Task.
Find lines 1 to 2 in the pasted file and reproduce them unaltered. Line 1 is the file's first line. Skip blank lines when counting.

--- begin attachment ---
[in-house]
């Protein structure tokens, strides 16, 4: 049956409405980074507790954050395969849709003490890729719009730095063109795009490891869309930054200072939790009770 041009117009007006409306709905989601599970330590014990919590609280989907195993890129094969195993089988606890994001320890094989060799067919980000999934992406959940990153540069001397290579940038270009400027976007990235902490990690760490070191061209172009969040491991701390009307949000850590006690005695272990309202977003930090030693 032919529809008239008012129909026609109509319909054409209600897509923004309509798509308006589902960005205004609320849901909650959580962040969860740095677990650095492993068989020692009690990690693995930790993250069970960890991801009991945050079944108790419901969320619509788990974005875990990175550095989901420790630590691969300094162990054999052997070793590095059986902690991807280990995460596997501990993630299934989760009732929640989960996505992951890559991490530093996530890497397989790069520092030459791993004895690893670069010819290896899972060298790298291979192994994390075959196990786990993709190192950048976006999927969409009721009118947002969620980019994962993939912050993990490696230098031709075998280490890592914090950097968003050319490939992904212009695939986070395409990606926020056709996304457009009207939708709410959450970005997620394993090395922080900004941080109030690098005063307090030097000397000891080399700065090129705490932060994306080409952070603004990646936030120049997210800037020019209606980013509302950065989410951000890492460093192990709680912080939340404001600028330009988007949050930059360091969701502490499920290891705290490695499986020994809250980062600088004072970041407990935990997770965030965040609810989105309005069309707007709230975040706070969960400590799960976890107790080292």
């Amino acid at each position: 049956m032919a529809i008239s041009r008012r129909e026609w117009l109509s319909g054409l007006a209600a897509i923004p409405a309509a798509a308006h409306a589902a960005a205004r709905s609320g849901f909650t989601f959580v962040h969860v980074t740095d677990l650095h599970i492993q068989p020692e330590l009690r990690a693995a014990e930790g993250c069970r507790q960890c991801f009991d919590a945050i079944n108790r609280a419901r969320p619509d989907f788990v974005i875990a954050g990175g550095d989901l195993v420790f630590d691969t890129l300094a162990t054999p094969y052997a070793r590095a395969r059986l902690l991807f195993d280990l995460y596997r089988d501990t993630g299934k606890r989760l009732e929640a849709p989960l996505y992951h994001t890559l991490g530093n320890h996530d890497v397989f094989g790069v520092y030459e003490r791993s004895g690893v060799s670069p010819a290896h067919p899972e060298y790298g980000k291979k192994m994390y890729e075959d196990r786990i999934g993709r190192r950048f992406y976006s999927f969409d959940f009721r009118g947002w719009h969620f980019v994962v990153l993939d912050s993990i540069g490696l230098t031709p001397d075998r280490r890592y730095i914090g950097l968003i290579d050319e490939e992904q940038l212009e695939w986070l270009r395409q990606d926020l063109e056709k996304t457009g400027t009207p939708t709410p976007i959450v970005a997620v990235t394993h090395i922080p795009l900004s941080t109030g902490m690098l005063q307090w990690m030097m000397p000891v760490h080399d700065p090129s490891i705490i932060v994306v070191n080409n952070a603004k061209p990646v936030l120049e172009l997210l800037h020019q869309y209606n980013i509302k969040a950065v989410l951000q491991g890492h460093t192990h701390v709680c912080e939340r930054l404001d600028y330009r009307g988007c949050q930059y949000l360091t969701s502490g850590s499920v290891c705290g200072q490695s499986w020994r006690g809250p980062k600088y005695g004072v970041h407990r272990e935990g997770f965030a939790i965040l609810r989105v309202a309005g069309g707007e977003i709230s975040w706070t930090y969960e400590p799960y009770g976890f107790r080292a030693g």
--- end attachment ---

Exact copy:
[in-house]
């Protein structure tokens, strides 16, 4: 049956409405980074507790954050395969849709003490890729719009730095063109795009490891869309930054200072939790009770 041009117009007006409306709905989601599970330590014990919590609280989907195993890129094969195993089988606890994001320890094989060799067919980000999934992406959940990153540069001397290579940038270009400027976007990235902490990690760490070191061209172009969040491991701390009307949000850590006690005695272990309202977003930090030693 032919529809008239008012129909026609109509319909054409209600897509923004309509798509308006589902960005205004609320849901909650959580962040969860740095677990650095492993068989020692009690990690693995930790993250069970960890991801009991945050079944108790419901969320619509788990974005875990990175550095989901420790630590691969300094162990054999052997070793590095059986902690991807280990995460596997501990993630299934989760009732929640989960996505992951890559991490530093996530890497397989790069520092030459791993004895690893670069010819290896899972060298790298291979192994994390075959196990786990993709190192950048976006999927969409009721009118947002969620980019994962993939912050993990490696230098031709075998280490890592914090950097968003050319490939992904212009695939986070395409990606926020056709996304457009009207939708709410959450970005997620394993090395922080900004941080109030690098005063307090030097000397000891080399700065090129705490932060994306080409952070603004990646936030120049997210800037020019209606980013509302950065989410951000890492460093192990709680912080939340404001600028330009988007949050930059360091969701502490499920290891705290490695499986020994809250980062600088004072970041407990935990997770965030965040609810989105309005069309707007709230975040706070969960400590799960976890107790080292």